Cultivating customer loyalty for long-term success

By Tara Ramroop, Senior manager, content marketing

Published March 10, 2020
Last modified June 10, 2020

Customer acquisition will always be important in business. For sales teams and marketing especially, feeding a healthy prospect pipeline remains a key performance indicator. Businesses can get so wrapped up in the lead generation part that customer retention—and by extension, customer loyalty—can end up on the back burner. At their own peril, it turns out.

Much has been said about the quantitative impact, namely the cost savings, of retaining customers vs. acquiring new ones. An article in the Harvard Business Review, citing research by Bain & Companywhich invented the net promoter score, or NPS—said that increasing customer retention rates by only 5% increased profits by 25-95%

The numbers on loyalty are also compelling, underscoring how loyal customers can drive success. According to the Zendesk Customer Experience Trends Report 2020:

  • 74% of customers feel loyal to a particular brand or company
  • 52% of customers report going out of their way to buy from their favorite brands

But there are also qualitative reasons for fostering customer loyalty. Customers that continue rewarding companies with their business—perhaps with generations of repeat business—send a message: that they find continual value in the products, services, and overall experience they have with a brand. As a business, there is no greater compliment. And as long as that continues to be true, positive business metrics are more likely to follow.

So, what is customer loyalty?

Customer loyalty is when customers reward a company with repeat business over a period of time. On the operational side, it means that the businesses' coordinated efforts at moving customers down the marketing funnel—from initial brand awareness to sales-making conversions—are successful. On the emotional side, it means that the business is successful at creating an experience that resonates with customers, as those customers are actively deciding to continue spending money on it.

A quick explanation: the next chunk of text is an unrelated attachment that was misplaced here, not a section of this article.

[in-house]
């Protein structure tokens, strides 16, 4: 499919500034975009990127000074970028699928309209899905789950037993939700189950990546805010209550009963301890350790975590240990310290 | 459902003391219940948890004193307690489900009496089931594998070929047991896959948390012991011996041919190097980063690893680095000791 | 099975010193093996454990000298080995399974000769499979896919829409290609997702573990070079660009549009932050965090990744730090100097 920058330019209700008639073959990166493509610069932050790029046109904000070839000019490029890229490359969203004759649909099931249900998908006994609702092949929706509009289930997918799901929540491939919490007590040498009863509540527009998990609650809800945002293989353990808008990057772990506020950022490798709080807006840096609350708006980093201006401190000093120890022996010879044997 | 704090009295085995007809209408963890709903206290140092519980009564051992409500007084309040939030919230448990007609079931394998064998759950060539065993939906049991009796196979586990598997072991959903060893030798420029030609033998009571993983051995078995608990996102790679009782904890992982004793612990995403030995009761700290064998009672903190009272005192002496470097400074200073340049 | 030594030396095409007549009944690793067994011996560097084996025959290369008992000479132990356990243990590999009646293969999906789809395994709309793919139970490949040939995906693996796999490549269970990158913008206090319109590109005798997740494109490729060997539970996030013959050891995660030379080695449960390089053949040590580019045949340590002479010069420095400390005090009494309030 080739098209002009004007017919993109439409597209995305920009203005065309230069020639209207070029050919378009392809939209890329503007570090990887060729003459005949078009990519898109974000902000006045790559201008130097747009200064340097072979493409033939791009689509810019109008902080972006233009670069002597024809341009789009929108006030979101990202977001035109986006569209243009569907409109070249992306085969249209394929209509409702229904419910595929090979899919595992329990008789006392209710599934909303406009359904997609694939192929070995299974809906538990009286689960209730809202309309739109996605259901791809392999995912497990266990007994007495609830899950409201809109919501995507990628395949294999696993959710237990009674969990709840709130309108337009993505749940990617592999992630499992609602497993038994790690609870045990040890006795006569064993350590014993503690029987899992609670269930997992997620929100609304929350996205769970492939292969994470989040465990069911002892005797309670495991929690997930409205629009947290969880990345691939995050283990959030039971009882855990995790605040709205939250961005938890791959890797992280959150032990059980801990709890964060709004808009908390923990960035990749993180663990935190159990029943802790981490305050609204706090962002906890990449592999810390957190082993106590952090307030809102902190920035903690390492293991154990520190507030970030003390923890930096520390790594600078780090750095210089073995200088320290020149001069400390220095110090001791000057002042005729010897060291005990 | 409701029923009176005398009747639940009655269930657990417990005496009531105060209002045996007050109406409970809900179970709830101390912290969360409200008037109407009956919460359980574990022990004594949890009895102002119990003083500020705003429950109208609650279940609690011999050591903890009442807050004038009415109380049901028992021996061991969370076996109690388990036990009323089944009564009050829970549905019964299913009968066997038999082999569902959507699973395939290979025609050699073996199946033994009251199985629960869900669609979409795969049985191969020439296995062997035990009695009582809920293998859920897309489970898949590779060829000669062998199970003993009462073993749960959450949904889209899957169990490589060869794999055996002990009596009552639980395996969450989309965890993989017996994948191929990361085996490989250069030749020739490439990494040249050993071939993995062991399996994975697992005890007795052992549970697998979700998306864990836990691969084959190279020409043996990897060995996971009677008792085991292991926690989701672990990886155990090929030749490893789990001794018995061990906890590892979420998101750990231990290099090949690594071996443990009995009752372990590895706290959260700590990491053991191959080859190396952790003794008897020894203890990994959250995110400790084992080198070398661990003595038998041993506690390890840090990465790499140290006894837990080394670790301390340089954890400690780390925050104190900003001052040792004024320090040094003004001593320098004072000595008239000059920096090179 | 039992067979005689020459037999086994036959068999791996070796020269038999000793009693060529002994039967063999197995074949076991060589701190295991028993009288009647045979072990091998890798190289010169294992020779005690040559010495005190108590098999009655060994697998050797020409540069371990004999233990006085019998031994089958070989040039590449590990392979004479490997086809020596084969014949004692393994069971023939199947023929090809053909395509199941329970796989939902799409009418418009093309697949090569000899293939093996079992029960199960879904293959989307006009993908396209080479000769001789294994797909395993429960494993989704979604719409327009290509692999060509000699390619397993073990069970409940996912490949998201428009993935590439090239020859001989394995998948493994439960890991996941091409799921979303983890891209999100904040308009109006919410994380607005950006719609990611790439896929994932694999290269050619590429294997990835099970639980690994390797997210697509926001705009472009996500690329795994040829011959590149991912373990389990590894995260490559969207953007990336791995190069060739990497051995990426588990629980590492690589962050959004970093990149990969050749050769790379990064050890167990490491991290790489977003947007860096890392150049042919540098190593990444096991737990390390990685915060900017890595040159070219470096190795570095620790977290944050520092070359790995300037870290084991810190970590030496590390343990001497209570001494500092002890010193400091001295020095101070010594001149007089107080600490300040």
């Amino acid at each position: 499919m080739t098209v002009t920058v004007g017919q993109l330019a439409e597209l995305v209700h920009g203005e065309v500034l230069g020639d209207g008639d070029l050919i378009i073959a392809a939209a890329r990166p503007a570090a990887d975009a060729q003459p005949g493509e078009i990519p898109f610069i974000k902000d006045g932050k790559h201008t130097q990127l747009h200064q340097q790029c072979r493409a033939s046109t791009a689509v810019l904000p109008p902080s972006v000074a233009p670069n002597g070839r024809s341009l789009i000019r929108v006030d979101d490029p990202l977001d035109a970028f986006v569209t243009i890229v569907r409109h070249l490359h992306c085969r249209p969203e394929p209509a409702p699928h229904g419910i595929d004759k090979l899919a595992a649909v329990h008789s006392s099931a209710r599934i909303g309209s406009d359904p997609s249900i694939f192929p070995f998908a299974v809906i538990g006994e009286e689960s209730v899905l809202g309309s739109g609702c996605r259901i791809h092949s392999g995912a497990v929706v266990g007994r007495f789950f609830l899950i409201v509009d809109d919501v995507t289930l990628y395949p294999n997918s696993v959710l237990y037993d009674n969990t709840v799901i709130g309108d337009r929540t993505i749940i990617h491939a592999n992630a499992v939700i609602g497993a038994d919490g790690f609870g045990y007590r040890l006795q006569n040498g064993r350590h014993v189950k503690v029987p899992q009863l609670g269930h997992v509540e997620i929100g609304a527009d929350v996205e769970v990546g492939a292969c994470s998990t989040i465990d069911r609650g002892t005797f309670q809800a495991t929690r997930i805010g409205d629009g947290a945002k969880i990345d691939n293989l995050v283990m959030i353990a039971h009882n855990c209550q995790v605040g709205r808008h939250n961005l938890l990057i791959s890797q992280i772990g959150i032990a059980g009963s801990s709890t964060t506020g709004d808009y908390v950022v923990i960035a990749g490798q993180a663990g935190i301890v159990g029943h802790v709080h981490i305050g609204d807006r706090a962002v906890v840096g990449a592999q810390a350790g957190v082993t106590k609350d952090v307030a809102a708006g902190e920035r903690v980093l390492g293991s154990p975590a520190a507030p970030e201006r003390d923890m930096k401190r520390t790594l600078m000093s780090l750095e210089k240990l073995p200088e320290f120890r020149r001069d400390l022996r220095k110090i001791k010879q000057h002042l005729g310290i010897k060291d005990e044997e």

Businesses always want to increase customer loyalty—still, many companies struggle to identify what it looks like, exactly. Many would factor in the length of time spent doing business with a customer, while others might think first of customers that have stayed with them through service interruptions, hiccups, or growing pains. Some organizations even quantify it with metrics like customer churn rate and retention rate.

One thing is for sure: Loyalty must be cultivated and maintained—it’s not something you can implement once and automate in years to come. When we asked customer experience leaders to give their tips for fostering customer loyalty, they were clear that many qualities we value in our personal relationships also applied to relationships with brands. Among them: consistency, listening to customers and acting upon what you learn, and being honest.

Taking a customer’s entire experience into account—from customer support to marketing to branding—the ideal formula is a mix between the operational and the emotional, including:

  • Reducing customer effort
  • Providing great customer service
  • Creating an emotional connection with emotional data
  • Reevaluating your definition of “customer loyalty”

Reducing customer effort

One way to drive customer loyalty is by reducing customer effort—that is, removing barriers between them and what they want to accomplish with the business. Making this experience easier for customers impacts their desire to return to the brand.

Providing “low-effort” experiences—using customer effort score as a yardstick—is more strongly correlated to an increase in customer loyalty than a high customer satisfaction score (CSAT) or even NPS. This was a key finding in an extensive study into customer service and loyalty by the Corporate Executive Board (CEB), which interviewed more than 97,000 customers across geographies and demographics to compile the data.

Furthermore, in a 2017 Harvard Business Review article, the authors argue that "performance is sustained not by offering customers the perfect choice but by offering them the easy one. So even if a value proposition is what first attracted them, it is not necessarily what keeps them coming."

While low-effort, convenient experiences is one factor in earning customers’ repeat business, it’s not the only variable to consider when encouraging customers to become repeat customers.

Providing great customer service

Consumer and business-to-business companies known for inspiring customer loyalty with great customer service say that being proactive is essential. This includes anticipating the customer’s next question and help them head off problems that may be imminent in coming weeks or months. In this way, a support team, by providing excellent customer service, positions the brand from the front lines as a strategic partner, not merely a one-off problem-solver.

Additionally, the behavior of “going above and beyond” is most strongly linked to good customer satisfaction scores (CSAT) and, ultimately, customer loyalty. While a well-trained customer support team can fix a short-term, immediate problem, agents who can also provide good customer service help build relationships that can grow into a true partnership in the long run. This is where the marriage between customer support and customer service comes into play.